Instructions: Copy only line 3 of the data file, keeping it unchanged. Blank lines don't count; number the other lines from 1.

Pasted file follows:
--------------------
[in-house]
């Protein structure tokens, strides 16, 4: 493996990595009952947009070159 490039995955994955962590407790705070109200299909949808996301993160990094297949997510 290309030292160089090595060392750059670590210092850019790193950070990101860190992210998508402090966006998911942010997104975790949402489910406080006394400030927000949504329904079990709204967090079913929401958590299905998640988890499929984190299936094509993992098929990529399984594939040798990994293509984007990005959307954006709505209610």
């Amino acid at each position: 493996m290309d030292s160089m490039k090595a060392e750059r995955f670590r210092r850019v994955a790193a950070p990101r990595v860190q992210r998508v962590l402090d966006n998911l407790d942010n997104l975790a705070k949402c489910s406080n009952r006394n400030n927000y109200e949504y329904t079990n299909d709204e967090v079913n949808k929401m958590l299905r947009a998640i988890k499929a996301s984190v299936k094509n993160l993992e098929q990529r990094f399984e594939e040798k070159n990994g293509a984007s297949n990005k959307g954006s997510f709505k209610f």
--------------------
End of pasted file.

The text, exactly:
């Amino acid at each position: 493996m290309d030292s160089m490039k090595a060392e750059r995955f670590r210092r850019v994955a790193a950070p990101r990595v860190q992210r998508v962590l402090d966006n998911l407790d942010n997104l975790a705070k949402c489910s406080n009952r006394n400030n927000y109200e949504y329904t079990n299909d709204e967090v079913n949808k929401m958590l299905r947009a998640i988890k499929a996301s984190v299936k094509n993160l993992e098929q990529r990094f399984e594939e040798k070159n990994g293509a984007s297949n990005k959307g954006s997510f709505k209610f």